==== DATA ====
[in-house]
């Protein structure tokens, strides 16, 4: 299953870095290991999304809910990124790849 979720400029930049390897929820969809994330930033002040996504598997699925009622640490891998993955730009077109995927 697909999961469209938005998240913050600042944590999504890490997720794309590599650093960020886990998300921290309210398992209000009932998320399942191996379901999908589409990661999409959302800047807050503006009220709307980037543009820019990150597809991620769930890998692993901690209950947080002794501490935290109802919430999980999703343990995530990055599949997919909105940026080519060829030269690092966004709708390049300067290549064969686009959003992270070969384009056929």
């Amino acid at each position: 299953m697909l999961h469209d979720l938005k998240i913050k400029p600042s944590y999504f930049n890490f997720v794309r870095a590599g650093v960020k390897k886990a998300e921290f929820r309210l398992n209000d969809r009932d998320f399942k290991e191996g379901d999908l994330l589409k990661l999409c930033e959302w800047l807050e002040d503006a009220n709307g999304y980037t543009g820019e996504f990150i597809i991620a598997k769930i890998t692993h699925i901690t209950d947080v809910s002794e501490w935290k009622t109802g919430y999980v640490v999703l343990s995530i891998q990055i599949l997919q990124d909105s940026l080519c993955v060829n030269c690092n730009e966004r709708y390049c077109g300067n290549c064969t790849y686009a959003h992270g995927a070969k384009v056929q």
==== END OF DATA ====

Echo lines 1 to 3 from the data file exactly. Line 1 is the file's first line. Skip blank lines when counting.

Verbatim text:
[in-house]
């Protein structure tokens, strides 16, 4: 299953870095290991999304809910990124790849 979720400029930049390897929820969809994330930033002040996504598997699925009622640490891998993955730009077109995927 697909999961469209938005998240913050600042944590999504890490997720794309590599650093960020886990998300921290309210398992209000009932998320399942191996379901999908589409990661999409959302800047807050503006009220709307980037543009820019990150597809991620769930890998692993901690209950947080002794501490935290109802919430999980999703343990995530990055599949997919909105940026080519060829030269690092966004709708390049300067290549064969686009959003992270070969384009056929």
């Amino acid at each position: 299953m697909l999961h469209d979720l938005k998240i913050k400029p600042s944590y999504f930049n890490f997720v794309r870095a590599g650093v960020k390897k886990a998300e921290f929820r309210l398992n209000d969809r009932d998320f399942k290991e191996g379901d999908l994330l589409k990661l999409c930033e959302w800047l807050e002040d503006a009220n709307g999304y980037t543009g820019e996504f990150i597809i991620a598997k769930i890998t692993h699925i901690t209950d947080v809910s002794e501490w935290k009622t109802g919430y999980v640490v999703l343990s995530i891998q990055i599949l997919q990124d909105s940026l080519c993955v060829n030269c690092n730009e966004r709708y390049c077109g300067n290549c064969t790849y686009a959003h992270g995927a070969k384009v056929q």